‘Hello Sailor’ has become a camp, cheeky and comic cliché about casual pick-up sex. Thief is the real deal.
Inspired by the life and works of French playwright and novelist Jean Genet, Thief from Leith writer Liam Rudden, is a raw exposure of the life of one young man, Sailor, whose focussed mantra of ‘rent, theft and betrayal’ allows a rough survival in a seedy world. He steals anything except a heart.
Sailor (Matt Robertson) is the embodiment of someone who finds himself poor and alone in the world and who learns to use his body and his cunning to survive. He sinks to depraved depths yet holds his coiffed head high. Appearances are vital for Sailor. How else can he seduce? Experiencing murder and rape from an early age, along with a variety of abuses that are either self- imposed or from clients’ demands, Sailor is inured.
In Hogarthian style, Sailor appears at first like a stand-in for Jean Paul Gautier’s Le Male. Over the piece, the damaging effects of his short and brutalised life start to show. Stab wounds, self- inflicted cuts, needle marks – and these are just the visible wounds. Always on the edge of society and of life, Sailor survives prison and Russian roulette in spite of early days with his unloving ‘Dolly Mop’ Mum.
The play is set in a non- specific time, the set’s black curtains an allusion to the dark world that Sailor inhabits. There are only the minimum props of a large barrel on one side and a small chair and table holding the tools of the trade of an absinthe drinker and heroine user on the other. The soundscape of swooping gulls, swishing waves and haunting foghorn holds the audience to the docks and ports that are Sailor’s domain with funfair music adding a poignant counterpoint to his sordid world.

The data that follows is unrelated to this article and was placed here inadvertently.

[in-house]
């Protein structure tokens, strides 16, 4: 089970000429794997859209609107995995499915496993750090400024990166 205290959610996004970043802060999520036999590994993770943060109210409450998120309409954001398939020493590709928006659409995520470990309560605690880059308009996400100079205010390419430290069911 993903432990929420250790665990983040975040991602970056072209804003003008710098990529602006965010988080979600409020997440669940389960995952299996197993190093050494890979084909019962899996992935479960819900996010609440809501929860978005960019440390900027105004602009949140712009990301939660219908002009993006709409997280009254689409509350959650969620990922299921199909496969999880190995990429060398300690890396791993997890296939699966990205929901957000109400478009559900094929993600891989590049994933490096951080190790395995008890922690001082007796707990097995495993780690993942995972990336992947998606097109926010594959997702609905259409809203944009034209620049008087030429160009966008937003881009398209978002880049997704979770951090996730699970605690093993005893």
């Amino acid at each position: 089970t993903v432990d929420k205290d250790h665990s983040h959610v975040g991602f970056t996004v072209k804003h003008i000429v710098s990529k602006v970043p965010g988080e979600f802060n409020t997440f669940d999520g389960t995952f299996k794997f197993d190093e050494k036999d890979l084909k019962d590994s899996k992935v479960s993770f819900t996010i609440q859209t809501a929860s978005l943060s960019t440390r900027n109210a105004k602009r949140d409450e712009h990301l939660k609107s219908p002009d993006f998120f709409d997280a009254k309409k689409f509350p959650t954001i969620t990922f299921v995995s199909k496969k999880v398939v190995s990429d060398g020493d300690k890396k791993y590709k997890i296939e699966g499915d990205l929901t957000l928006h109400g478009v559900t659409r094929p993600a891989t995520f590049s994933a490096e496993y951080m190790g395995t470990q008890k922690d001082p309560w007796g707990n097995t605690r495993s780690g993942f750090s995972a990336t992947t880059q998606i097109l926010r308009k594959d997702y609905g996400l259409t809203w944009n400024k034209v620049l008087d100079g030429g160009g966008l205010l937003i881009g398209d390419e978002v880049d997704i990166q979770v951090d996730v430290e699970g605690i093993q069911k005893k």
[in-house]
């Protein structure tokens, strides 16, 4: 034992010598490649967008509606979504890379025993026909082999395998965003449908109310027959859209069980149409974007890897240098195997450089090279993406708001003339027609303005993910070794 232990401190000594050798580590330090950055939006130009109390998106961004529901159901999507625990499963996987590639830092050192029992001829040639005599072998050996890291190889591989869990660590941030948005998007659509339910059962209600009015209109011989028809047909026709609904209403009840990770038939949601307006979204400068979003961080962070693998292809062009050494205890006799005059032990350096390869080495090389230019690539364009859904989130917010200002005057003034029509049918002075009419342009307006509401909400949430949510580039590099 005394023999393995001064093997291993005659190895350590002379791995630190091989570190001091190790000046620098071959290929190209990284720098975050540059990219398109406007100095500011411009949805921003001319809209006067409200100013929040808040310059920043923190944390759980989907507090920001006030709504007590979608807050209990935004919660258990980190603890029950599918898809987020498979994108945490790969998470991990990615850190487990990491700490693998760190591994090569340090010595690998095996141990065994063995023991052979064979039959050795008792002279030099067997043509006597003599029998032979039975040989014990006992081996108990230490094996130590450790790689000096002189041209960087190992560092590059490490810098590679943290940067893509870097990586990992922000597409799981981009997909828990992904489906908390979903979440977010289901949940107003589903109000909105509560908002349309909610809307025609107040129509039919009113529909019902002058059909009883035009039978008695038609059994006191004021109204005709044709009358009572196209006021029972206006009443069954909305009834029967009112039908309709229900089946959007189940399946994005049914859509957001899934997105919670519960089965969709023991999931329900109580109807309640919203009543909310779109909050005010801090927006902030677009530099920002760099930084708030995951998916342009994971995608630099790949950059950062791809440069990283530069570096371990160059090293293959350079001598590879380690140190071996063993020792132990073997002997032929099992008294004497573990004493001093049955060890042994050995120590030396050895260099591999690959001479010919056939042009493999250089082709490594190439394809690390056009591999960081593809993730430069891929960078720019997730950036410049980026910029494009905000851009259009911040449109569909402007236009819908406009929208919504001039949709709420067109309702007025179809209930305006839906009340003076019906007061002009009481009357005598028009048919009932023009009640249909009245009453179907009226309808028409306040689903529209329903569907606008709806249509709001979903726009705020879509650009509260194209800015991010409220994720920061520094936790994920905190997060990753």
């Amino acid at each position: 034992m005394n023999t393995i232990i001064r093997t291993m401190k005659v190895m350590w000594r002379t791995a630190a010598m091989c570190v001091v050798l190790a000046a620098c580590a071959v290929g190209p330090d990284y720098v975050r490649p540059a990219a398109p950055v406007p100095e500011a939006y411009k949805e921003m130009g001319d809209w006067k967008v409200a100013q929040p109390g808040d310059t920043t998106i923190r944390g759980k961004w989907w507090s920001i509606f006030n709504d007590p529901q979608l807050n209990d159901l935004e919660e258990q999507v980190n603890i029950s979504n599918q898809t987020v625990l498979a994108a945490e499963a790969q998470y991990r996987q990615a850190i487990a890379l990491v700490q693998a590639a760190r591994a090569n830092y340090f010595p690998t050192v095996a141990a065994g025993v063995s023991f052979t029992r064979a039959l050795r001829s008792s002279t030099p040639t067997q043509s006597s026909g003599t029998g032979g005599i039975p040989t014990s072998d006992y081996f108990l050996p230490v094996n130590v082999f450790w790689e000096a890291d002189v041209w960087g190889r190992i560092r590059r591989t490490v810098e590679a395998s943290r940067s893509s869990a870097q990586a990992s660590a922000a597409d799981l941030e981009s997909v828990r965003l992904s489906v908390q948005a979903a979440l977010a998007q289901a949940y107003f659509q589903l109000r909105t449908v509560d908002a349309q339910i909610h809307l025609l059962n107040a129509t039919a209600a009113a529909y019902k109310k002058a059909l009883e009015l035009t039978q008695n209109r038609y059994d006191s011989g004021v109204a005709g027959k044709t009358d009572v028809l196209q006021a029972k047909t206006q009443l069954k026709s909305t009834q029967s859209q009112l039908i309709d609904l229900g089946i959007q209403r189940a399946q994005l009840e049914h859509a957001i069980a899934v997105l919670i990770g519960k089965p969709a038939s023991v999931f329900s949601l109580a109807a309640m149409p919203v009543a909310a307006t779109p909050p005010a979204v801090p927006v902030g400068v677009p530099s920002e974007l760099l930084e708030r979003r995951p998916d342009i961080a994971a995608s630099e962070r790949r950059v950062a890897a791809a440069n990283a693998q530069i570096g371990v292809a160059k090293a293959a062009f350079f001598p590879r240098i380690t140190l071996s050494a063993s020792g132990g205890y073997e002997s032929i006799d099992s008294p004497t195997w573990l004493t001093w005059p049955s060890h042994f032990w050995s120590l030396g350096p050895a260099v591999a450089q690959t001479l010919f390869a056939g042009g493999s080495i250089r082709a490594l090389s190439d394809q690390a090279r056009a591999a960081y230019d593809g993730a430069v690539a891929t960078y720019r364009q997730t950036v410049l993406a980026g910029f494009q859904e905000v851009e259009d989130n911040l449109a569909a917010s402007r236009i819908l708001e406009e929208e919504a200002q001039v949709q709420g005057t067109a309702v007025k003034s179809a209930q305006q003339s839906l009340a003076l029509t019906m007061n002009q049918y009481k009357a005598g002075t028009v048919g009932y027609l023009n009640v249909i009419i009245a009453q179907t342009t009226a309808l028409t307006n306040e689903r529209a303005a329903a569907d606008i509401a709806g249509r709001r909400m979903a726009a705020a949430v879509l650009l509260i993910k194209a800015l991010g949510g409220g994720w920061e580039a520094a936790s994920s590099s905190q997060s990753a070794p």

Rudden’s tightly written script uses direct narration throughout and is peppered with some direct rhetorical questions to audience members close enough to be engaged with. Robertson’s performance as the damaged and damaging Sailor involves a level of vulnerability and exposure beyond the norm that he carries off impressively.
This is a harsh yet pitiable tale of the lengths a human being can go to just to be held. A no holds barred piece of theatre – not for the faint of heart.
Thief premiered earlier this year at the Marlborough Theatre, Brighton as part of the Brighton Fringe where it won the 2014 Latest/Brighton Fringe Award for Best Theatrical Production.
Following two shows at this year’s Leith Festival, two further performances, that are part of Pride Scotia, precede the play’s run at this year’s Fringe when it runs from 31 July to 24 August (except 12 August) at Hill Street Solo Theatre (Venue 41)
19 and 20 June at 19.30
Tickets £10 (£8 conc)